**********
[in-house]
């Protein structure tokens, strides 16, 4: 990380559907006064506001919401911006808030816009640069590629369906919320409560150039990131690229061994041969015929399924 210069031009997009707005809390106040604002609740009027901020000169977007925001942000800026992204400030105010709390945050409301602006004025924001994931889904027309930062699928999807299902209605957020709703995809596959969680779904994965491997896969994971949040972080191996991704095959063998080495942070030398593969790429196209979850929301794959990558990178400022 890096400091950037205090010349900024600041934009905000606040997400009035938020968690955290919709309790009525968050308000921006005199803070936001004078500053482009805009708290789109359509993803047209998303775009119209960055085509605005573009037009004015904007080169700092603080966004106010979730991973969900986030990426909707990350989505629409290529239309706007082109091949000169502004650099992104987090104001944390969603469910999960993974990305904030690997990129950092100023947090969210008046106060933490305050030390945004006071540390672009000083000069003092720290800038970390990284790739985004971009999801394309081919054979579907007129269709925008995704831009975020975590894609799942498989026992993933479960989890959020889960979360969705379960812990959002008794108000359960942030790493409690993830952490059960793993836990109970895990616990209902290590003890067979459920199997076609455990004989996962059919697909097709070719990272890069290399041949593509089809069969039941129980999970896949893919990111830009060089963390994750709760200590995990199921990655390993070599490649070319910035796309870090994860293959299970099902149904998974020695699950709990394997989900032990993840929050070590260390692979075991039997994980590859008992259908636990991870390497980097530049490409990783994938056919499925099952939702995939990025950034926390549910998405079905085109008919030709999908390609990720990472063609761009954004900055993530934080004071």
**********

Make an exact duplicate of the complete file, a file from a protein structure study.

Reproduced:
[in-house]
């Protein structure tokens, strides 16, 4: 990380559907006064506001919401911006808030816009640069590629369906919320409560150039990131690229061994041969015929399924 210069031009997009707005809390106040604002609740009027901020000169977007925001942000800026992204400030105010709390945050409301602006004025924001994931889904027309930062699928999807299902209605957020709703995809596959969680779904994965491997896969994971949040972080191996991704095959063998080495942070030398593969790429196209979850929301794959990558990178400022 890096400091950037205090010349900024600041934009905000606040997400009035938020968690955290919709309790009525968050308000921006005199803070936001004078500053482009805009708290789109359509993803047209998303775009119209960055085509605005573009037009004015904007080169700092603080966004106010979730991973969900986030990426909707990350989505629409290529239309706007082109091949000169502004650099992104987090104001944390969603469910999960993974990305904030690997990129950092100023947090969210008046106060933490305050030390945004006071540390672009000083000069003092720290800038970390990284790739985004971009999801394309081919054979579907007129269709925008995704831009975020975590894609799942498989026992993933479960989890959020889960979360969705379960812990959002008794108000359960942030790493409690993830952490059960793993836990109970895990616990209902290590003890067979459920199997076609455990004989996962059919697909097709070719990272890069290399041949593509089809069969039941129980999970896949893919990111830009060089963390994750709760200590995990199921990655390993070599490649070319910035796309870090994860293959299970099902149904998974020695699950709990394997989900032990993840929050070590260390692979075991039997994980590859008992259908636990991870390497980097530049490409990783994938056919499925099952939702995939990025950034926390549910998405079905085109008919030709999908390609990720990472063609761009954004900055993530934080004071």